To encourage custom, the Frenches offer discounts to those buying pumpkins if they return for a tree, free stand fittings, free delivery within two miles and present their products upright on pins.
During the festive season’s weekends, up to 10 part-time staff members will be working at each site, assisting Mr and Mrs French, a part-time admin assistant, seasonal farmworker and agency labour for harvesting.
A willingness to learn, good staff management, marketing knowledge and the ability to commit to and invest in a long-term project are key skills needed to succeed in Christmas trees, says Mr French.
“You can’t change things quickly or vary the plan – what we plant now we won’t sell for an average of eight years so the capital is tied up for that long,” he explained.
Difficulties include limited local agronomy information, and having to invest heavily in niche equipment.
Mr French advises anyone looking to get into the enterprise to establish an outlet, start small, and look into retail, where the premium is, before wholesale.
“Hopefully it’s a Brexit-proof market,” he added. “No matter what happens, Christmas isn’t going anywhere!”
Reasonable prices keep customers keen at Somerset site
Cobbs Cross Farm, Goathurst, Somerset
- Size 162ha
- Enterprises: 20ha of Christmas trees; 20,000 free-range, organic chickens, beef suckler herd, glamping, yurts, and vineyards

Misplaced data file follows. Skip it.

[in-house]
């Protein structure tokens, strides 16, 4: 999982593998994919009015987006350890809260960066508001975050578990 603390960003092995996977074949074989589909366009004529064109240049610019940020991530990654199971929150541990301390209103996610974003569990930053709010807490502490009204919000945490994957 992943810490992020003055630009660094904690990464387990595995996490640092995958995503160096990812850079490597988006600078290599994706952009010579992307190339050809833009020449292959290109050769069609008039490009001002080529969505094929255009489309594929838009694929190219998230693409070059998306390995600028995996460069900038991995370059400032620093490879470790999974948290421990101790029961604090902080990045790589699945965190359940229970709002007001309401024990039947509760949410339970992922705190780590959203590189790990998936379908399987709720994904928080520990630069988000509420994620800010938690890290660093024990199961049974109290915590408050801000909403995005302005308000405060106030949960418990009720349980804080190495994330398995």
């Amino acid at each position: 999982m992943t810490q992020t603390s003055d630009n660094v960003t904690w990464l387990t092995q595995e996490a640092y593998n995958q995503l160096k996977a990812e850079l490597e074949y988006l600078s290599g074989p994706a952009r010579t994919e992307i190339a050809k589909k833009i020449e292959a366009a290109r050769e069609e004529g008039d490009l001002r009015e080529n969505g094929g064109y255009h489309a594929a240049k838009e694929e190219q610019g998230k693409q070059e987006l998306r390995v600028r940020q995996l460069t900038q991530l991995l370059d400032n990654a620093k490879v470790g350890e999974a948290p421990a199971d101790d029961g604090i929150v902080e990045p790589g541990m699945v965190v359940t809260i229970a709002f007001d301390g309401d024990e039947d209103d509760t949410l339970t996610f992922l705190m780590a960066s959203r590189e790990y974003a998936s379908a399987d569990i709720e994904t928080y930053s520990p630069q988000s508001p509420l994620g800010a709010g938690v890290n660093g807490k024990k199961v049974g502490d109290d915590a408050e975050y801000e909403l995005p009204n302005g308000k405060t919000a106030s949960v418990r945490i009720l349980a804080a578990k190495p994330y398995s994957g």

John and Jan Hardwick have been growing 8ha of Europe-sourced Christmas trees at Cobbs Cross Farm in Somerset for more than 20 years.
Sons Rob and Will have joined the family business, which was first prompted by the demand for trees from Mr Hardwick’s wholesale potato contacts.
As friends started to show interest in buying trees, the family started selling a few in their yard, which has grown into one retail site in Portishead, near Bristol, and one at the home farm.
Under the Secret Valley brand, the Hardwicks sell Nordmann firs, Norway spruces and Fraser firs from 4ft-12ft high. The popular but most expensive Nordmann fir costs £75 for a 10ft tree.
“Our prices are reasonable, there’s no point being Greedy because people won’t come back,” Mrs Hardwick said.
“We depend on a lot of word of mouth, and we’re always looking to attract younger buyers because they are the future.”
Choosing a tree at Cobbs Cross becomes a real event, with wine tasting, a Father Christmas postbox and snowball area.
Each year the Hardwick family try to add something new to the site to promote their trees, such as the recent introduction of selling friends’ Christmas decorations onsite.
This time, wonky trees could be the answer. Following the trend of selling imperfect fruit and vegetables, Mrs Hardwick hopes some buyers might take on trees with slight defects, which would usually remain unsold, for a reduced price.
A new planter that uses GPS to create straight, uniform tree rows will be the next investment.